Back to our measuring mission. It really isn't intended for the general public, but we don't want our members to feel that they have to be part of numbers generation. However, for the motivated few, it is a real home, and offers opportunities. In the past, we had joint projects with the NPS, and we've been part of over a dozen conferences, and of course, tree-measuring workshops. Our affiliation with American Forests has been productive beyond expectations. Nothing much has happened between us an Virginia Tech beyond the initial establishment of the database, but that could change.

When I was complaining about a lack of activity, I got a big boost from what other of you said. I especially liked Erik's assurances, reproduced below.

As long as there are trees and forests to measure, NTS is still relevant. Even if no one posts for a month, the archive of information here is valuable and unique.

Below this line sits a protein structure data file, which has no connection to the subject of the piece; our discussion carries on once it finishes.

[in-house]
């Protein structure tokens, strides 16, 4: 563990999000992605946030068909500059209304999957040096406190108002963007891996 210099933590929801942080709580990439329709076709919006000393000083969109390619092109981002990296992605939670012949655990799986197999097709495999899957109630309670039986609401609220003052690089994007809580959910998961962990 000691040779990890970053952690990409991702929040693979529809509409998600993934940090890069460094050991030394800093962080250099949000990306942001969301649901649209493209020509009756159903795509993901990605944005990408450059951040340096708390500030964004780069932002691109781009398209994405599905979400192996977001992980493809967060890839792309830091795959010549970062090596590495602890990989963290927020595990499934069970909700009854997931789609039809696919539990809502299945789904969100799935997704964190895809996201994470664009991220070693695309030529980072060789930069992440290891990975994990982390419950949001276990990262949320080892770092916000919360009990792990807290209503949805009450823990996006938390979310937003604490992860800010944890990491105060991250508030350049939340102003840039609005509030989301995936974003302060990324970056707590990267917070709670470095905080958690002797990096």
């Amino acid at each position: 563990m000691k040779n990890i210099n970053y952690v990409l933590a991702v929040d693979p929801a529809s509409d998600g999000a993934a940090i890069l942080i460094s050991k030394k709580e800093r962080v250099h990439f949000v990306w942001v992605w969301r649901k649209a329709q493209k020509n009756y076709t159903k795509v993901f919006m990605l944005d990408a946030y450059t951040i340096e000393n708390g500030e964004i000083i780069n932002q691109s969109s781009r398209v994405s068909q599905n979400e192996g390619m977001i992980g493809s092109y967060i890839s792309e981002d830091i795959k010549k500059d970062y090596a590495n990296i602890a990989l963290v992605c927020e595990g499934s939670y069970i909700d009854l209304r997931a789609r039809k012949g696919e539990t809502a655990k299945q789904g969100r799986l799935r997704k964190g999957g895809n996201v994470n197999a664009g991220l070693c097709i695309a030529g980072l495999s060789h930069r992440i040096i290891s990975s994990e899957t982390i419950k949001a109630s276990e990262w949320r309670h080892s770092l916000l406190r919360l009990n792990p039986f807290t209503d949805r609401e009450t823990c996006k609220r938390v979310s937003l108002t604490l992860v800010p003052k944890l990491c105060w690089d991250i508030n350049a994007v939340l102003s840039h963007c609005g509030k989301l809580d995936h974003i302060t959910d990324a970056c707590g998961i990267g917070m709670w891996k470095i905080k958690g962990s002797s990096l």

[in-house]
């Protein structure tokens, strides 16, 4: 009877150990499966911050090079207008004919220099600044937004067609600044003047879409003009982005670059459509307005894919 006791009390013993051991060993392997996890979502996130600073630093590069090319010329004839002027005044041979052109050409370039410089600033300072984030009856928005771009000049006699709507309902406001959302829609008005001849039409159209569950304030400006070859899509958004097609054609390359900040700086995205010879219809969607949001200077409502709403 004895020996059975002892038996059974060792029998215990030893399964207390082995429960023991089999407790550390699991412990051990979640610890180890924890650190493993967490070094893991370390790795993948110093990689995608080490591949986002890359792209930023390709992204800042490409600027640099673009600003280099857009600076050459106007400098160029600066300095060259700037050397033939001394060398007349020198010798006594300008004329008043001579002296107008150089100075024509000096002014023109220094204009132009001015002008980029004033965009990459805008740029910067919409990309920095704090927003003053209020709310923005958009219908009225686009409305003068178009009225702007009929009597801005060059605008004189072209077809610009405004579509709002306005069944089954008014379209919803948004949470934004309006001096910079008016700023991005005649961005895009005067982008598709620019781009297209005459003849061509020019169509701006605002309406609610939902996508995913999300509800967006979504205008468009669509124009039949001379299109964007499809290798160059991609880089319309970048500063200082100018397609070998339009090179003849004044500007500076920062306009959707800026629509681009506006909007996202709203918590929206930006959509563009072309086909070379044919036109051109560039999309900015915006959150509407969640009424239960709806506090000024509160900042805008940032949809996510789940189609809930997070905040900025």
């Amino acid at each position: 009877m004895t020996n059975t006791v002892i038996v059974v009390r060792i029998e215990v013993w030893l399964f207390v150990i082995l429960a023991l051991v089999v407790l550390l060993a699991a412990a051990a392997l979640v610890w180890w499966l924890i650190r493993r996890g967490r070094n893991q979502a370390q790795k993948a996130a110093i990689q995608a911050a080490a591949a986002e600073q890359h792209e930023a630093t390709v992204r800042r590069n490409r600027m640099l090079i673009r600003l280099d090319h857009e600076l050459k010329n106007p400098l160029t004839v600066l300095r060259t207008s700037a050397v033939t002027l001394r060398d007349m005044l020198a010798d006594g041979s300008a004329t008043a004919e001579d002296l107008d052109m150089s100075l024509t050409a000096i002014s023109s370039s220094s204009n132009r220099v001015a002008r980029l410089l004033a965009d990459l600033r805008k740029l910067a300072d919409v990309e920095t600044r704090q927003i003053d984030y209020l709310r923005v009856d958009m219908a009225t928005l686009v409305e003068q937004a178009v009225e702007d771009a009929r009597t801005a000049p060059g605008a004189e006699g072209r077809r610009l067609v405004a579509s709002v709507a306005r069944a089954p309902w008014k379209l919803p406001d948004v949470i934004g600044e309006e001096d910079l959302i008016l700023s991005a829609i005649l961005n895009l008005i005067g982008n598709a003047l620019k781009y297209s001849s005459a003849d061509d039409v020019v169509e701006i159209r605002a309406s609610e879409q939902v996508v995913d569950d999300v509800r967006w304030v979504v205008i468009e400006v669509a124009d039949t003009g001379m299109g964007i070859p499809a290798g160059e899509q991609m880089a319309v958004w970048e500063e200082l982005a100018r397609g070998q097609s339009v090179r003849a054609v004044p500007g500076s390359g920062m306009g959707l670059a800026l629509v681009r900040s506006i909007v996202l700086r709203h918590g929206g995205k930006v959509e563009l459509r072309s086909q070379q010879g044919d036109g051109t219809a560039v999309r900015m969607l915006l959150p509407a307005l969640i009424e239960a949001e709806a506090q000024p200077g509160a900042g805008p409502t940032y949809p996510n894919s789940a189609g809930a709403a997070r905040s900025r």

Bob
Robert T. Leverett
Co-founder, Native Native Tree Society
Co-founder and President
Friends of Mohawk Trail State Forest
Co-founder, National Cadre

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JHarkness
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Re: Where is NTS Going

Post by JHarkness » Mon Oct 01, 2018 8:49 pm

Bob,

I whole heartedly agree. NTS is very relevant even as just an informational archive at times, as far as I know, no other organization has such detailed information on accurately measured trees.